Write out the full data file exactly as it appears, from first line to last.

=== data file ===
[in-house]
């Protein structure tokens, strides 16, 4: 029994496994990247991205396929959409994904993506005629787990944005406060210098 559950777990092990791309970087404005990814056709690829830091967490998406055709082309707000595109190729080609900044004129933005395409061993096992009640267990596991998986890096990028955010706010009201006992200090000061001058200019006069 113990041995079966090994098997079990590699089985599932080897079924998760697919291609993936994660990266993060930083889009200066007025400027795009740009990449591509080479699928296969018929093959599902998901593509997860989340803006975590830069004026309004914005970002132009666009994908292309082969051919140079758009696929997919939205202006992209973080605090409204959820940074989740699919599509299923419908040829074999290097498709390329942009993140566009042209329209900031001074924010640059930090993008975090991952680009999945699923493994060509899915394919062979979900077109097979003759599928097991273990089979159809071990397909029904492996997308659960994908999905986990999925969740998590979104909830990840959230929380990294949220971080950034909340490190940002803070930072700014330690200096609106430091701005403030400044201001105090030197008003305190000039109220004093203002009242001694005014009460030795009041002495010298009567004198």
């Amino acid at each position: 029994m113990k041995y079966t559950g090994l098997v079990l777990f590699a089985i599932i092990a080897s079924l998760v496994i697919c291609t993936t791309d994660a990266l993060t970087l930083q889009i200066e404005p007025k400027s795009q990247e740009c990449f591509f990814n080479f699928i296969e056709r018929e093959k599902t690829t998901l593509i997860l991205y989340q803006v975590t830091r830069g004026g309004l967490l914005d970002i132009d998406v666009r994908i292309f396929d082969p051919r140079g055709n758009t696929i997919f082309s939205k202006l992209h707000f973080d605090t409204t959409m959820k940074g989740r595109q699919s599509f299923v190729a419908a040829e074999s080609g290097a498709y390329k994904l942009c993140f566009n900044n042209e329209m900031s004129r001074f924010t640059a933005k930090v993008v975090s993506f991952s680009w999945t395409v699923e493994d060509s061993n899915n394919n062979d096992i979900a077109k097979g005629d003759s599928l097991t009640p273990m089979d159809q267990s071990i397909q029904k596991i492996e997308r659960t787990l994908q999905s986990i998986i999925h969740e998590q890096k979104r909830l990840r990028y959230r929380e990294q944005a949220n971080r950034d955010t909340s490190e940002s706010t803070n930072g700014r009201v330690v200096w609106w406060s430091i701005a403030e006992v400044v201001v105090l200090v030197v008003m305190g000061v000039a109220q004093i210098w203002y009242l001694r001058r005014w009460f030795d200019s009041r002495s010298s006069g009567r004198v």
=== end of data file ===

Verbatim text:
[in-house]
């Protein structure tokens, strides 16, 4: 029994496994990247991205396929959409994904993506005629787990944005406060210098 559950777990092990791309970087404005990814056709690829830091967490998406055709082309707000595109190729080609900044004129933005395409061993096992009640267990596991998986890096990028955010706010009201006992200090000061001058200019006069 113990041995079966090994098997079990590699089985599932080897079924998760697919291609993936994660990266993060930083889009200066007025400027795009740009990449591509080479699928296969018929093959599902998901593509997860989340803006975590830069004026309004914005970002132009666009994908292309082969051919140079758009696929997919939205202006992209973080605090409204959820940074989740699919599509299923419908040829074999290097498709390329942009993140566009042209329209900031001074924010640059930090993008975090991952680009999945699923493994060509899915394919062979979900077109097979003759599928097991273990089979159809071990397909029904492996997308659960994908999905986990999925969740998590979104909830990840959230929380990294949220971080950034909340490190940002803070930072700014330690200096609106430091701005403030400044201001105090030197008003305190000039109220004093203002009242001694005014009460030795009041002495010298009567004198």
């Amino acid at each position: 029994m113990k041995y079966t559950g090994l098997v079990l777990f590699a089985i599932i092990a080897s079924l998760v496994i697919c291609t993936t791309d994660a990266l993060t970087l930083q889009i200066e404005p007025k400027s795009q990247e740009c990449f591509f990814n080479f699928i296969e056709r018929e093959k599902t690829t998901l593509i997860l991205y989340q803006v975590t830091r830069g004026g309004l967490l914005d970002i132009d998406v666009r994908i292309f396929d082969p051919r140079g055709n758009t696929i997919f082309s939205k202006l992209h707000f973080d605090t409204t959409m959820k940074g989740r595109q699919s599509f299923v190729a419908a040829e074999s080609g290097a498709y390329k994904l942009c993140f566009n900044n042209e329209m900031s004129r001074f924010t640059a933005k930090v993008v975090s993506f991952s680009w999945t395409v699923e493994d060509s061993n899915n394919n062979d096992i979900a077109k097979g005629d003759s599928l097991t009640p273990m089979d159809q267990s071990i397909q029904k596991i492996e997308r659960t787990l994908q999905s986990i998986i999925h969740e998590q890096k979104r909830l990840r990028y959230r929380e990294q944005a949220n971080r950034d955010t909340s490190e940002s706010t803070n930072g700014r009201v330690v200096w609106w406060s430091i701005a403030e006992v400044v201001v105090l200090v030197v008003m305190g000061v000039a109220q004093i210098w203002y009242l001694r001058r005014w009460f030795d200019s009041r002495s010298s006069g009567r004198v």